Aluminium in the food supply comes from natural sources including water, food additives, and contamination by aluminium utensils and containers. Most unprocessed foods, except for certain herbs and tea leaves, contain low (< 5 micrograms Al/g) levels of aluminium. Thus most adults consume 1-10 mg aluminium daily from natural sources. Cooking in aluminium containers often results in statistically significant, but not practically important, increases in the aluminium content of foods. Intake of aluminium from food additives varies greatly (0 to 95 mg Al daily) among residents in North America, with the median intake for adults being about 24 mg daily. Generally, the intake of aluminium from foods is less than 1% of that consumed by individuals using aluminium-containing pharmaceuticals. Currently the real scientific question is not the amount of aluminium in foods but the availability of the aluminium in foods and the sensitivity of some population groups to aluminium. Several dietary factors, including citrate, may affect the absorption of aluminium. Aluminium contamination of soy-based formulae when fed to premature infants with impaired kidney function and aluminium contamination of components of parenteral solutions (i.e. albumin, calcium and phosphorus salts) are of concern.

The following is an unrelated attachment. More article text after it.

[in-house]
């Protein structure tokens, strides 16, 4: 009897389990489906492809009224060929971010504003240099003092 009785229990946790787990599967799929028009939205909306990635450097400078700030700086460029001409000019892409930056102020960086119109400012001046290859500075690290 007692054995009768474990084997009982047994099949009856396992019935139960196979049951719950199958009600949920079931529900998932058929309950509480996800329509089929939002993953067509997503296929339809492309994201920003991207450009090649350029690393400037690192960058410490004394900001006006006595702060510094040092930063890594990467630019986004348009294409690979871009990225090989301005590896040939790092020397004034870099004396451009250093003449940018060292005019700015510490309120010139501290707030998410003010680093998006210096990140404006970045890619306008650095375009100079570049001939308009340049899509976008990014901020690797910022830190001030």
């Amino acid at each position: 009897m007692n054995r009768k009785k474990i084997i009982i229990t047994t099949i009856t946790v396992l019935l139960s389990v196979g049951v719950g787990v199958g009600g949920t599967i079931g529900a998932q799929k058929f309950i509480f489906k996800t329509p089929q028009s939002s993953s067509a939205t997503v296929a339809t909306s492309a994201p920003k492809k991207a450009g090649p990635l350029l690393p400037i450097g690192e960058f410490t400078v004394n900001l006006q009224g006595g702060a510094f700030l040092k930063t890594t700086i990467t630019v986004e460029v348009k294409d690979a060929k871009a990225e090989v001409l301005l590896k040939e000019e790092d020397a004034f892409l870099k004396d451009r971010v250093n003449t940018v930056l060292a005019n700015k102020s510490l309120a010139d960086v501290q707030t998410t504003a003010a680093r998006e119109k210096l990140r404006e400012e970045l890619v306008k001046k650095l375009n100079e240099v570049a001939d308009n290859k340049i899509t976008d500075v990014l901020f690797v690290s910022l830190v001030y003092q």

Dietary and other sources of aluminium intake Ciba Found Symp 1992 January